It was this elusive majority that the Nordic researchers set out to identify using a new method of analysis, which enabled them to find risk genes for T2D with a frequency of between five percent down to 0.1 percent of the population.

”We expected that using the new analysis method would enable us to identify many more gene variants that were associated with the risk of developing type 2 diabetes. These variants would then be relatively rare and may also have a higher risk associated with it,” says Pedersen.

Only four variants identified

To the researchers’ surprise, they only managed to identify four new genetic variants, but this in itself arms them with a lot of new knowledge about the disease:

According to Pedersen, the discovery of only four new genetic variants with a frequency between 0.1 and 5 percent in the population means that the majority of the risk genes for T2D are so rare that they only occur individually in less than one out of every thousand of us.

Many of the gene variants may in fact well be so rare that it is necessary to go all the way down to family level to find them – and there must be many of them, explains the professor:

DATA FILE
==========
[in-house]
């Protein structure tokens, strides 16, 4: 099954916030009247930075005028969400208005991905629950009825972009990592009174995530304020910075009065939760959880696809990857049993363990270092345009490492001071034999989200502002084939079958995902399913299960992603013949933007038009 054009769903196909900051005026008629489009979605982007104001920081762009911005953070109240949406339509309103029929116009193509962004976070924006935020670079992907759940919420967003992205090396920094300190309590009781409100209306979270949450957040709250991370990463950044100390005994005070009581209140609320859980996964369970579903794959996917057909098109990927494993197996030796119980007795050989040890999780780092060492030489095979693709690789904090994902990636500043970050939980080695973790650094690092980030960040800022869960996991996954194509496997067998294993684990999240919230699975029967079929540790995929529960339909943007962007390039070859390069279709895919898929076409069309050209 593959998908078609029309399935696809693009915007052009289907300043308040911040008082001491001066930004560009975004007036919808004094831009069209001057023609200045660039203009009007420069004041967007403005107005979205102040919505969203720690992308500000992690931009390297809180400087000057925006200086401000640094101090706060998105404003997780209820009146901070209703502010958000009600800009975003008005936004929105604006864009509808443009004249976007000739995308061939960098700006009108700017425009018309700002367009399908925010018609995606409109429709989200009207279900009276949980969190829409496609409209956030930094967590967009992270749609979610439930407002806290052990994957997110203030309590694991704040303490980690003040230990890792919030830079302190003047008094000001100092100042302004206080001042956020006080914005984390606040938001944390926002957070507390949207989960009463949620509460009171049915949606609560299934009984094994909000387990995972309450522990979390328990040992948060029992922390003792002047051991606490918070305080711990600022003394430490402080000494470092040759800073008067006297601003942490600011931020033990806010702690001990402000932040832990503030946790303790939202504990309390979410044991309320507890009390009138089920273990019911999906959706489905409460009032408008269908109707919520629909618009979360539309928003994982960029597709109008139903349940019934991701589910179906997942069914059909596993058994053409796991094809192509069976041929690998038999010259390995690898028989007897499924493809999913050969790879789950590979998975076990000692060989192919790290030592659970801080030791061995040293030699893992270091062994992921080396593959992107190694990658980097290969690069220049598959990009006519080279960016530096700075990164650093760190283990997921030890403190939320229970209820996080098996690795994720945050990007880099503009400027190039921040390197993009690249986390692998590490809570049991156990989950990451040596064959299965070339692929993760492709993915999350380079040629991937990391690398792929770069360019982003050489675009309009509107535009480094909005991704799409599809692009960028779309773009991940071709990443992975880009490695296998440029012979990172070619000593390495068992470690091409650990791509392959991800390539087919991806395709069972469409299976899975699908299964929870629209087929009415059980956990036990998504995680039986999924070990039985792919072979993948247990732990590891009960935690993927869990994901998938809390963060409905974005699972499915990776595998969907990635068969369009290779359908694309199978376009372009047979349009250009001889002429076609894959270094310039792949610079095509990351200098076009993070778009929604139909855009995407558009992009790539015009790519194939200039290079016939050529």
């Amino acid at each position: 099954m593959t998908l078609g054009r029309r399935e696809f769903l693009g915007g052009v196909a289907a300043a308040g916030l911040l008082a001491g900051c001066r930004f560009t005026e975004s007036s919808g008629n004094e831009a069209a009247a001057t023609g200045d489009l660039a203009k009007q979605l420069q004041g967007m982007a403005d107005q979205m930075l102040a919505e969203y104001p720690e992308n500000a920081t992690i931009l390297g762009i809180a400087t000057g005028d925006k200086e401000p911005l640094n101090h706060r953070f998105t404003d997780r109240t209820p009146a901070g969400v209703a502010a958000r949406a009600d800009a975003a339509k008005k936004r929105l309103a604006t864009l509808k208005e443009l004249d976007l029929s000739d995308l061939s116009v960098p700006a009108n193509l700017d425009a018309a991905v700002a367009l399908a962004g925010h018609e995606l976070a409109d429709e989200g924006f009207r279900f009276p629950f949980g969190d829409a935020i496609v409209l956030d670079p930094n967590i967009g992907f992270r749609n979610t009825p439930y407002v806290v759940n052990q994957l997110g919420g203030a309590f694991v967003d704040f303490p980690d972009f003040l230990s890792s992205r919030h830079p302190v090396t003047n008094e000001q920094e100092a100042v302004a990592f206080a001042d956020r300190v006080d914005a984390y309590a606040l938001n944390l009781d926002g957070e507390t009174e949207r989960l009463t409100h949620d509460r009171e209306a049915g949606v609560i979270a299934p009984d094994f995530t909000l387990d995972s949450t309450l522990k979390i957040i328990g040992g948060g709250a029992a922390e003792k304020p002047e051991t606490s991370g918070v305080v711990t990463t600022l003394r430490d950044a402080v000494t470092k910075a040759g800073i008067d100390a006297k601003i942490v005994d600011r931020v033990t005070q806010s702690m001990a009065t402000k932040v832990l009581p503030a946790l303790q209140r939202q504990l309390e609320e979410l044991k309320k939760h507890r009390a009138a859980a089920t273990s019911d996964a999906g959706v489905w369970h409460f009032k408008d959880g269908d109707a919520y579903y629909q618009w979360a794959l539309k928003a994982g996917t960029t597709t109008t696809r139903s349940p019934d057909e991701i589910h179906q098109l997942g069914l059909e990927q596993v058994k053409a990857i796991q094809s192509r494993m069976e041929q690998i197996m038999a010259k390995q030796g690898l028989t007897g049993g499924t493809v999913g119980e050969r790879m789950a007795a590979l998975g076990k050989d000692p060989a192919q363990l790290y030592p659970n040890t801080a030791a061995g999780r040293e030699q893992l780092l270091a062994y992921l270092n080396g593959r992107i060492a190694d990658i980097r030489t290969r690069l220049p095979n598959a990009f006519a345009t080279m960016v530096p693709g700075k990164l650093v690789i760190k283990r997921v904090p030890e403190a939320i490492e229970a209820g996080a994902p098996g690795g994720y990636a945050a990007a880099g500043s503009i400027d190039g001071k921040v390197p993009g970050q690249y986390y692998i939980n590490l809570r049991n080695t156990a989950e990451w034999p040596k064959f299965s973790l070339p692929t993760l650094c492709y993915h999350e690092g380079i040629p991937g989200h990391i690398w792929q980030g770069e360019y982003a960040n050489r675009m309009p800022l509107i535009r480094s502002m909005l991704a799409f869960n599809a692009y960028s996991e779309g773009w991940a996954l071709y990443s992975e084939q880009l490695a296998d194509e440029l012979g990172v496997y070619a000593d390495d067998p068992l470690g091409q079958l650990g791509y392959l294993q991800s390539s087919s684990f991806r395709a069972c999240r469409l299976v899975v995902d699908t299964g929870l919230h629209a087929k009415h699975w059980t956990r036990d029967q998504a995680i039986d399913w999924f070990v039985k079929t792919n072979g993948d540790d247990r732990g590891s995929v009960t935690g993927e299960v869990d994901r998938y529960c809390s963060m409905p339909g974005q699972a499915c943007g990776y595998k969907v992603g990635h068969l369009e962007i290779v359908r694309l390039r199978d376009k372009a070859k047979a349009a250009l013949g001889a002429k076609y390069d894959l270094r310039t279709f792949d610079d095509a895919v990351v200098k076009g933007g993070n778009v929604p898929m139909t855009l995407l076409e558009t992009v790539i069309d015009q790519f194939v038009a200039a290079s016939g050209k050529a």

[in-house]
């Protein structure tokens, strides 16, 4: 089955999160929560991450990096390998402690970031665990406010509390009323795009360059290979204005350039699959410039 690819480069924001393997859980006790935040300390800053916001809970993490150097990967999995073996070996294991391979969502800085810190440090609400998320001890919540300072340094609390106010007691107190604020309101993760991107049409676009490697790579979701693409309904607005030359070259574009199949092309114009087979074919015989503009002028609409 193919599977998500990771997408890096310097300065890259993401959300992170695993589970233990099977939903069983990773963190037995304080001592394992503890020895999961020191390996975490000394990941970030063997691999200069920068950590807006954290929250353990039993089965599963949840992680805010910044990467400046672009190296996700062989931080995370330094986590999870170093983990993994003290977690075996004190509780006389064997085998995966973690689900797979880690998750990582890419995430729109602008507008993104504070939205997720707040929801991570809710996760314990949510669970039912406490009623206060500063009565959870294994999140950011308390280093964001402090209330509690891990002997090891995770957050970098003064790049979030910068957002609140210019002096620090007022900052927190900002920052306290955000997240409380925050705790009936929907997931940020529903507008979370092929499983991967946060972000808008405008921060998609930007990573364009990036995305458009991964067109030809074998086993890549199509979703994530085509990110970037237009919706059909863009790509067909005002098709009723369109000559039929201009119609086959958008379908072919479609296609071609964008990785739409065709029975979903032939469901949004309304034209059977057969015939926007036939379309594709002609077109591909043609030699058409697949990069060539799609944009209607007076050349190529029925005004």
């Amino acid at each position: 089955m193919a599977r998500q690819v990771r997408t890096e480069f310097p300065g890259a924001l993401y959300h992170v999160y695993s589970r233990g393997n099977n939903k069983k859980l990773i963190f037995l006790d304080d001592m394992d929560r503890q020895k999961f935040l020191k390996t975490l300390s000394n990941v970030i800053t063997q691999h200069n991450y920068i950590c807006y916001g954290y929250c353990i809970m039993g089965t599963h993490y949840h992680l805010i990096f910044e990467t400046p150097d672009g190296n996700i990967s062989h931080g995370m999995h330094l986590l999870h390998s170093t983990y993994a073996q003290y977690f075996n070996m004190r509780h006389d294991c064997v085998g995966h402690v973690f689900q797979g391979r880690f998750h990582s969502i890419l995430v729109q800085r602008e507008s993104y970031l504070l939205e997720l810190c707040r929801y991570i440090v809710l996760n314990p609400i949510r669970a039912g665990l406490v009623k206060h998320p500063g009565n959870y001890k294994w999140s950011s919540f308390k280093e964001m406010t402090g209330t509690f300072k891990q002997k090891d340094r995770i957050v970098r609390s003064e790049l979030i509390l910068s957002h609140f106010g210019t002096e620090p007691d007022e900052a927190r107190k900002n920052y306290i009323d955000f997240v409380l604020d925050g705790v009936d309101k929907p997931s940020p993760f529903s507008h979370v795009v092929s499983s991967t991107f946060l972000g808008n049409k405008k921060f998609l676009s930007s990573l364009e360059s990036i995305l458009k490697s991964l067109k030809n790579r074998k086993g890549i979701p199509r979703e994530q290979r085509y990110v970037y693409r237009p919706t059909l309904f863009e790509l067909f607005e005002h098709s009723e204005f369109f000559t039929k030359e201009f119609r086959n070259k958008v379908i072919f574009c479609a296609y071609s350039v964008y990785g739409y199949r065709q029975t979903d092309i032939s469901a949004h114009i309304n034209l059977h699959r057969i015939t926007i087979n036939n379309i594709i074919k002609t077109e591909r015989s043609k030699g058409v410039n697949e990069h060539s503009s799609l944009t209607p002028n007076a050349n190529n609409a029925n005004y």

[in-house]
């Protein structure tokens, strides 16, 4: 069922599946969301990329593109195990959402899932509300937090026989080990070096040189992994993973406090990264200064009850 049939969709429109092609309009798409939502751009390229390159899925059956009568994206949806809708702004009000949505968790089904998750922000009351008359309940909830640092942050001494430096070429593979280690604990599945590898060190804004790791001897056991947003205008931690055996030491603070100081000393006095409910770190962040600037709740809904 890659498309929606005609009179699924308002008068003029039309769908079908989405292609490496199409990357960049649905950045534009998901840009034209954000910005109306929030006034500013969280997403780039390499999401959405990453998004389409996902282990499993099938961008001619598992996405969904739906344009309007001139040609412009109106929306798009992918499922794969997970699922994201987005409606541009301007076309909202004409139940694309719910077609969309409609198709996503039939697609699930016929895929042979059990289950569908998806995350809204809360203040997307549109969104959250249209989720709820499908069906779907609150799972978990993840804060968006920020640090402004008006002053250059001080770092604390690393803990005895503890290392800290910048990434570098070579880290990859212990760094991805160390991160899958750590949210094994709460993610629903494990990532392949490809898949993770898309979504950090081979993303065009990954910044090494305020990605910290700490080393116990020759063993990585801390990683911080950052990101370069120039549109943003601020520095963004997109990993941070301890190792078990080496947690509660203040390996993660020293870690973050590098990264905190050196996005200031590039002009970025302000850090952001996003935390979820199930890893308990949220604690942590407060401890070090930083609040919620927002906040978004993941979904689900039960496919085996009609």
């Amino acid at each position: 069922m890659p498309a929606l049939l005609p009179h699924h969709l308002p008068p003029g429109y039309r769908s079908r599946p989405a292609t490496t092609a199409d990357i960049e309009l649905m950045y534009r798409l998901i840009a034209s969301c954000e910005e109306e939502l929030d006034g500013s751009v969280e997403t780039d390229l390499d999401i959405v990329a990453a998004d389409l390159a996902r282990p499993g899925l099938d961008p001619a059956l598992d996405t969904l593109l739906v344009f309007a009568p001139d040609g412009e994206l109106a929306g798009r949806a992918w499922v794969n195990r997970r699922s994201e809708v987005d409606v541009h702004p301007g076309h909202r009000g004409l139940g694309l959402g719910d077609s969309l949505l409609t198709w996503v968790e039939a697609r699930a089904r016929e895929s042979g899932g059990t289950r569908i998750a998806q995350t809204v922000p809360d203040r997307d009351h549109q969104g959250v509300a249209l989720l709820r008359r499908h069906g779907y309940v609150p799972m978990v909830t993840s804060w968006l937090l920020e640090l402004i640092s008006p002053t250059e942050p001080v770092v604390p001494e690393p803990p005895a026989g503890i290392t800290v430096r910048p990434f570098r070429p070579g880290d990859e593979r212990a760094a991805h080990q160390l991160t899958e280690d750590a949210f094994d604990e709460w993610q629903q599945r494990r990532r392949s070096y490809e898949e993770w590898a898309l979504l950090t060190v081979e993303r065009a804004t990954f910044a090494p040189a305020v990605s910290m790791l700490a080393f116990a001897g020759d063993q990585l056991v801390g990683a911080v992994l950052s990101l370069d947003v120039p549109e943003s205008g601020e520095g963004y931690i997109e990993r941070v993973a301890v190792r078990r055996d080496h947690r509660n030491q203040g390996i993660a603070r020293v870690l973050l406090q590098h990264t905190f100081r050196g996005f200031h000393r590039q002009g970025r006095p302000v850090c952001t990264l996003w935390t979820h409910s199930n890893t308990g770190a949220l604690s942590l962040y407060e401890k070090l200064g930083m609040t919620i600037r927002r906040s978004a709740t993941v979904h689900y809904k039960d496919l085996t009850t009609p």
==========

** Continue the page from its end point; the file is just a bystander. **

“Up to now, 65 genetic variants associated with elevated or reduced the risk of T2D have been identified, and they are relatively well-represented in the population, but they do not increase the risk much individually. Conversely, there must be thousands of variants that are individually rare, but which collectively account for the greatest contribution to the genetic component of the disease.”

Rare gene variant lowers T2D risk
We hope it will help motivate people to live healthier lives if we can tell them that by eating a healthier diet, exercising more and stopping smoking, their risk of developing the disease is reduced from, say, 15 percent to only a couple of percent, despite this person having a combination of many personal risk genes for type 2 diabetes.
Oluf Borbye Pedersen

One of the four gene variants is of particular interest to the researchers. It only occurs in 1.5 percent of the population and actually lowers the risk of developing the disease by 50 percent.

This variant is also associated with increased height and body weight.

Carriers of this variant are, on average, 1.2 centimetres taller than the rest of the population and weigh around two kilos more.